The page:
At the Regional Moot Court Competition held November 8, 2014, in Phoenix, both teams from the University of Utah S.J. Quinney College of Law advanced to the semi-final rounds, and one, the team of Clay Hardman, Matthew Church and Christopher Bond, will proceed to the National Finals in New York City.
Four schools participated in this year’s competition—Arizona State, Colorado, Arizona Summit, and Utah. Each year, two teams from each region advance to compete in the National Moot Court Competition held in New York City (to be held February 9-12, 2015), but those two teams cannot be from the same school.
After the first two rounds of arguments, four teams in the regional competition advanced to the semi-finals. The Utah and Colorado teams occupied all four of the semi-final spots. On the briefs, the two Utah teams had the second- and fourth-best briefs in the competition.
The team of Clay Hardman, Matthew Church and Christopher Bond had the second- best brief in the regional competition. They lost to a Colorado team by only a few hundredths of a point but had a strong enough showing to advance to the national finals. As one judge noted, “I had more questions, but Matt was so good, that I just sat back and listened to him.”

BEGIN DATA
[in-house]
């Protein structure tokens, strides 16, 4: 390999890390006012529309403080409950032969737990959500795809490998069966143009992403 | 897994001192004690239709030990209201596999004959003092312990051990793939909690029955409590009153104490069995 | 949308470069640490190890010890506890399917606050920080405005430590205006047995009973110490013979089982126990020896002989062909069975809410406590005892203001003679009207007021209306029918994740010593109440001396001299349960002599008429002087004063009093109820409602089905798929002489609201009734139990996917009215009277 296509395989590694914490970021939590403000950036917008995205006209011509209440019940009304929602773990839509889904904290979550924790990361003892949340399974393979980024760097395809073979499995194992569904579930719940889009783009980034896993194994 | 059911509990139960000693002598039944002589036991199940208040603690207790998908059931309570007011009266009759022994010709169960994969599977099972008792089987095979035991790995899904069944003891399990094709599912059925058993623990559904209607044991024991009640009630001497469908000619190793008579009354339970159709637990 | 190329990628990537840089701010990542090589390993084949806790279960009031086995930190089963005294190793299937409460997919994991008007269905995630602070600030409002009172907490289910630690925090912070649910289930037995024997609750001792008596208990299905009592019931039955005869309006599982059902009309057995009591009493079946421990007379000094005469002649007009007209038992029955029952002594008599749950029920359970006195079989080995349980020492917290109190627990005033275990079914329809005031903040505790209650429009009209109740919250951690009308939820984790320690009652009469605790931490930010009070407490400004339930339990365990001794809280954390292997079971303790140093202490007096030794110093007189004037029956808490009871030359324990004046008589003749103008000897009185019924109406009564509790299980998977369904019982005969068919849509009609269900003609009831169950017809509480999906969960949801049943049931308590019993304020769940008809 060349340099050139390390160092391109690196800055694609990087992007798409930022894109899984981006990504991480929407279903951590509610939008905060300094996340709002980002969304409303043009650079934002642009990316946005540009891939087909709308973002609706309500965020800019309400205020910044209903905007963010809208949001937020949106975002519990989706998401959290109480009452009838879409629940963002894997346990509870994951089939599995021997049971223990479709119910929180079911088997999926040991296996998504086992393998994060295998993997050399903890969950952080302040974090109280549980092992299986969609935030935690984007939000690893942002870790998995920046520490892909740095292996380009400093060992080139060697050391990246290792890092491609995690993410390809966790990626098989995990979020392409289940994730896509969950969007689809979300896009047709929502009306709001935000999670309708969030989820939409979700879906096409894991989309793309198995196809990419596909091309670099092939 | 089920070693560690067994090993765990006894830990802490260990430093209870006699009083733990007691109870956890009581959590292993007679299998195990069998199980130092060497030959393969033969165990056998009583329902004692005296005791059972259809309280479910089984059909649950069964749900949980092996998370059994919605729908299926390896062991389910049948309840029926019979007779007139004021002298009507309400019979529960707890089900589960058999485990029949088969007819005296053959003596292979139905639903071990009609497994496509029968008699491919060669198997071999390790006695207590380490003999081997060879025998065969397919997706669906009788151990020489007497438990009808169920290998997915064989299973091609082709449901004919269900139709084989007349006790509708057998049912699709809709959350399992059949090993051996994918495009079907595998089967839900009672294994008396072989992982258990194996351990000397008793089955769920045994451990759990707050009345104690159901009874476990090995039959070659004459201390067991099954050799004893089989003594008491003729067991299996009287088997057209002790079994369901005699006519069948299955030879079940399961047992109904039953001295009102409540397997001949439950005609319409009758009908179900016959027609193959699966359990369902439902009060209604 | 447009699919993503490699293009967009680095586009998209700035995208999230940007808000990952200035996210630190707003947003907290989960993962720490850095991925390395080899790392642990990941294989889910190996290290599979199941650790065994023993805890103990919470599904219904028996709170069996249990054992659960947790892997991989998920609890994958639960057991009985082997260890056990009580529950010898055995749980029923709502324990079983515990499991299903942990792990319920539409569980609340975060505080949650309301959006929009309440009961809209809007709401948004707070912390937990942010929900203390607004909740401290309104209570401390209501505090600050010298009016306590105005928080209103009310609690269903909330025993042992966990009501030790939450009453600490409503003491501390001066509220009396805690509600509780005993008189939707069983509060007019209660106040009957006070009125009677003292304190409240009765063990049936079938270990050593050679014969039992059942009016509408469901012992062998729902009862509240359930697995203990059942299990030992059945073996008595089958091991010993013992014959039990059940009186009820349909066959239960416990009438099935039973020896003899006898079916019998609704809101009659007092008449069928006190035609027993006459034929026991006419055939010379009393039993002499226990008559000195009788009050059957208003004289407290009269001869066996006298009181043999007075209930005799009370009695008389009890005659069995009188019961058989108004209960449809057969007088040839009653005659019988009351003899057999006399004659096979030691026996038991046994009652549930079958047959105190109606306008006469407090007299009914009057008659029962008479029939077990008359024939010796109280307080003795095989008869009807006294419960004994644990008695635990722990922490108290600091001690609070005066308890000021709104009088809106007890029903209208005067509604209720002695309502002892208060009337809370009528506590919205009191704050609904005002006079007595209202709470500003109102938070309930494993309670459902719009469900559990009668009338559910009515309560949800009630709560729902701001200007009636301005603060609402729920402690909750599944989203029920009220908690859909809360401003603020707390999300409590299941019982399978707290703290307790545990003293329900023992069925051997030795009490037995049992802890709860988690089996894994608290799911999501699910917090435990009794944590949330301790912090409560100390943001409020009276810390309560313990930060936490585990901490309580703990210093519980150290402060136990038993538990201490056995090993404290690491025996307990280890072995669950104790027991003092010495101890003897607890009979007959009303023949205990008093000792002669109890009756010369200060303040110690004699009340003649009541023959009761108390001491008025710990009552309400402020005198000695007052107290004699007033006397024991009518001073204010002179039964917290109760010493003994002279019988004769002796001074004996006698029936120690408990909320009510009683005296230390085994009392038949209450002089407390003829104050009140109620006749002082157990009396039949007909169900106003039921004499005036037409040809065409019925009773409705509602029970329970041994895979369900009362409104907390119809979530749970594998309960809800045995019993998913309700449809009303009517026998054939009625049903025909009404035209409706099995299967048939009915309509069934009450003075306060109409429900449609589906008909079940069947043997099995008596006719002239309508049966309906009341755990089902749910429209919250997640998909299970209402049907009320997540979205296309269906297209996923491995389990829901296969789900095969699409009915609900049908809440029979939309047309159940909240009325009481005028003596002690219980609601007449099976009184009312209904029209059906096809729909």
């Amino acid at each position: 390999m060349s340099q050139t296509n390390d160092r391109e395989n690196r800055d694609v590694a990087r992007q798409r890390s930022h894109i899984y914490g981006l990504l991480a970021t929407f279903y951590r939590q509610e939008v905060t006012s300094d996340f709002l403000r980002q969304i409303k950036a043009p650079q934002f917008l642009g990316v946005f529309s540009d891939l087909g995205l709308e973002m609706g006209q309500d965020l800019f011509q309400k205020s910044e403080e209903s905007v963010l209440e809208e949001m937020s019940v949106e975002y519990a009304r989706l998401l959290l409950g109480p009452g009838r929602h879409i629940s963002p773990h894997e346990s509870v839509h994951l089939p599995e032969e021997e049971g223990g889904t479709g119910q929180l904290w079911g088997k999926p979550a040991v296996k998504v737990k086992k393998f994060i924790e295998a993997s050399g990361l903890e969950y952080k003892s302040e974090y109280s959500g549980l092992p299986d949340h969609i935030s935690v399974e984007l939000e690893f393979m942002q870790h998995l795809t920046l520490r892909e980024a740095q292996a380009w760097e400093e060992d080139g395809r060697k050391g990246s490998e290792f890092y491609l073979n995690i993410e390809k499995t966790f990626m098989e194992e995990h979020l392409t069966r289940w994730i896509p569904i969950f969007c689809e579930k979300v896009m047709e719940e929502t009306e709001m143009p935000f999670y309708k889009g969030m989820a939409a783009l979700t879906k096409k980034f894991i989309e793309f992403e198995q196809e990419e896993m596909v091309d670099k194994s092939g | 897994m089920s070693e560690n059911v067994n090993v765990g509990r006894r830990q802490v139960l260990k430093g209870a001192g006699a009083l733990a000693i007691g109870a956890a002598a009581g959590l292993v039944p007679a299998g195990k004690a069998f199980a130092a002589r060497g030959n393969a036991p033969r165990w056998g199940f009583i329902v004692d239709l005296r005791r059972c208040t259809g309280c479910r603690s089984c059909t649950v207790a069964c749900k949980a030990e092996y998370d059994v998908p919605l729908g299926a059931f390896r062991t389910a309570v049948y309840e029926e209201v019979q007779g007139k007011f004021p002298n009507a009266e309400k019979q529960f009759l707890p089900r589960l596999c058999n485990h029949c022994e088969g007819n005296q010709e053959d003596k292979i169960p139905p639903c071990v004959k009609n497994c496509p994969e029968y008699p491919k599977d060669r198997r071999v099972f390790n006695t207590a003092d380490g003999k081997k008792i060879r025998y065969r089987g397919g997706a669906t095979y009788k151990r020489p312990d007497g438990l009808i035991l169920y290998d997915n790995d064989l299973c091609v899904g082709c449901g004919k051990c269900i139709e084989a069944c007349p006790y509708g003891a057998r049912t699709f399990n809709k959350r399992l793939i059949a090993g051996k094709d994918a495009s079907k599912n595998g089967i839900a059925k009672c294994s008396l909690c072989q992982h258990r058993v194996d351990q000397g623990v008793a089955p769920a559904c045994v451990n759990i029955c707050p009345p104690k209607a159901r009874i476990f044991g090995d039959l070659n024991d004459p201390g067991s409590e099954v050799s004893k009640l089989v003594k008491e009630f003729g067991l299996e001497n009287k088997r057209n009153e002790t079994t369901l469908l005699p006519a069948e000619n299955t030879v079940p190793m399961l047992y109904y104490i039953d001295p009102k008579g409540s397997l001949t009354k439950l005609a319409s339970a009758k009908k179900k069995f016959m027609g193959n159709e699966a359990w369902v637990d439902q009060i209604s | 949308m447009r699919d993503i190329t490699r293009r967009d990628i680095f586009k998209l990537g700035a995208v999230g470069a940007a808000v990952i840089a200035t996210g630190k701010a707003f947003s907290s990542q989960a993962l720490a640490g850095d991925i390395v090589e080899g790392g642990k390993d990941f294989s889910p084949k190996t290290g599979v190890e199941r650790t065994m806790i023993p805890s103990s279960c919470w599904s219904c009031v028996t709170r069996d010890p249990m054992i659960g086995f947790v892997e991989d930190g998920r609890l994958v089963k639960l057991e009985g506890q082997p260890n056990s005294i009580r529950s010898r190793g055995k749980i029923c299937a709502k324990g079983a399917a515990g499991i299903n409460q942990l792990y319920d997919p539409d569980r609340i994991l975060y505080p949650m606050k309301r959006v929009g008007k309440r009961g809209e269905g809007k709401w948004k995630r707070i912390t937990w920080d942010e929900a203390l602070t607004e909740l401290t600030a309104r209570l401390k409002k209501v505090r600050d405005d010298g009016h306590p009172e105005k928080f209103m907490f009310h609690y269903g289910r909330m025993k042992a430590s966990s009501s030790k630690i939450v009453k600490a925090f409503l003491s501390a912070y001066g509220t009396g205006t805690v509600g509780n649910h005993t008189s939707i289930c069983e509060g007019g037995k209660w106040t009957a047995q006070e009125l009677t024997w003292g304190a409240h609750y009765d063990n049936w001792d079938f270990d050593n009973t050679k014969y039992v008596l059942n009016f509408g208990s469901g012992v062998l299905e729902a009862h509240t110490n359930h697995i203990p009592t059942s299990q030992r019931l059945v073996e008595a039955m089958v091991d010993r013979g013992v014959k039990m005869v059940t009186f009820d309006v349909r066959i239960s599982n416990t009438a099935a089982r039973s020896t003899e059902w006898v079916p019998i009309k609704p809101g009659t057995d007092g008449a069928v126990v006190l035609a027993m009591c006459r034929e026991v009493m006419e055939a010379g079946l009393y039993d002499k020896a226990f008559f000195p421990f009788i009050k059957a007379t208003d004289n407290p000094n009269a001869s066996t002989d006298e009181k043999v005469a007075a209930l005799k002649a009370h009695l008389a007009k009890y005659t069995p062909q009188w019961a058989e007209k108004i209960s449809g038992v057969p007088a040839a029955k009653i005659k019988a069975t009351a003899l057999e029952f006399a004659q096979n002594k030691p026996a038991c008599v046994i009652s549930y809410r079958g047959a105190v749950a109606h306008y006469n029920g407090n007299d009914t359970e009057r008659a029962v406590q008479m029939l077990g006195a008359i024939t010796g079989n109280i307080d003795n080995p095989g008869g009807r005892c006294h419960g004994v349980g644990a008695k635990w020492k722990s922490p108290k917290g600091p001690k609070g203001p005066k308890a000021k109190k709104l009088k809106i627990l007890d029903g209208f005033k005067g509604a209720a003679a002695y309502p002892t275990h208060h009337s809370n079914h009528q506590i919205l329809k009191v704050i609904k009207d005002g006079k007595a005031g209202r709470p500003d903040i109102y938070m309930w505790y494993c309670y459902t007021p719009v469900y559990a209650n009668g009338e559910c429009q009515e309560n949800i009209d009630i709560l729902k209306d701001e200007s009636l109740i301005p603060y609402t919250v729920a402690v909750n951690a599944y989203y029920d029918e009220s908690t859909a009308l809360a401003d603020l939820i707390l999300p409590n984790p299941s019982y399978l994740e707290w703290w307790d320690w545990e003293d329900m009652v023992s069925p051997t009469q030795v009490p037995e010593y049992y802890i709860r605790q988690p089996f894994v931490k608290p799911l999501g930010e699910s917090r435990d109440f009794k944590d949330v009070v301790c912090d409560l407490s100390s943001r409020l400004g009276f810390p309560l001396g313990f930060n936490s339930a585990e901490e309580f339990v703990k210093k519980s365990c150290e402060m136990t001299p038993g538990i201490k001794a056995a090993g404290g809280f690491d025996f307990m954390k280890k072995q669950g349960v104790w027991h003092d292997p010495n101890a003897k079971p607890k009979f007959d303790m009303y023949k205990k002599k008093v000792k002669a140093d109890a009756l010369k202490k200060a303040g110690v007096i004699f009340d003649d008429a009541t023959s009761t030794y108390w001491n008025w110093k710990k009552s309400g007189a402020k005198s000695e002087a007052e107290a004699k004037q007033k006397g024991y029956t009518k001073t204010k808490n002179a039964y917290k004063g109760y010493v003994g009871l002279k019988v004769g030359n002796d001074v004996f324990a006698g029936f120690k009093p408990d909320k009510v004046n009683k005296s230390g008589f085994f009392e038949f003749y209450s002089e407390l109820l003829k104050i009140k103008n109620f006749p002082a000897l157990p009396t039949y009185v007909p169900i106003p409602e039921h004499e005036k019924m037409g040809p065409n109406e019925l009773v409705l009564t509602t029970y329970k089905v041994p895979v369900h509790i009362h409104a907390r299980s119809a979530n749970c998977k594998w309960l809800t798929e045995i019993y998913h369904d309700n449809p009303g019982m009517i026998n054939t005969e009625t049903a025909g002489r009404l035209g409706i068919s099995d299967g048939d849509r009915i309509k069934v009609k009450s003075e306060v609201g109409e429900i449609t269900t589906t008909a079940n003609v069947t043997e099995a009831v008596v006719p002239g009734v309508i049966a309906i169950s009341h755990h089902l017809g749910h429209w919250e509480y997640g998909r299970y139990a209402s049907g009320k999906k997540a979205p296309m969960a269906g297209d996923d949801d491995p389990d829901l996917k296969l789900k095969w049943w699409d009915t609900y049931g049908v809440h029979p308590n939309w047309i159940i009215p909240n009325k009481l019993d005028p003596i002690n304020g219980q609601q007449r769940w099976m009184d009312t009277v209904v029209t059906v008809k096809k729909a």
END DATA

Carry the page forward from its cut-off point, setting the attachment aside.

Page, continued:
The other Utah team at the competition was Jessica Horton, Shaun Mathur and Christine Hashimoto. In the semi-finals, they faced the team from Colorado with the best brief score in the competition, and the Utah team bested the Colorado team handily in oral argument. But after factoring in the brief scores, they fell by only a fraction of a point.
Team coach Troy Booher said, “The students worked tremendously hard on their briefs and in preparing for oral argument. That experience not only will serve them well after graduation but also showed in the competition. We are very pleased that both teams advanced to the semi-final round and that a Utah team again this year will be competing in the national finals in New York.”
Along with congratulations for the teams, Booher thanked those who helped the two teams prepare. “Again this year, Karen Fuller and Suzanne Faddis made the process seamless,” he said. Booher also thanked Rita Cornish, ’06, and Jess Krannich, ’05, each of whom worked with a team and provided general advice for oral arguments. Volunteer judges for practice rounds included Jeremy Christensen, ’14, Stephen Dent, ’14, Dick Baldwin, ’13, Nathanael Mitchell, ’13, Laurie Abbott, ’13, Jonathan Pappasideris, ’03, Cheylynn Hayman, SJQ’03, and Diana Hagen, ’98, as well as Professors Teter, Rosky and Cassell.
“Thank you all for your time and insights,” Booher concluded. “The volunteers really make our program a step above other programs.”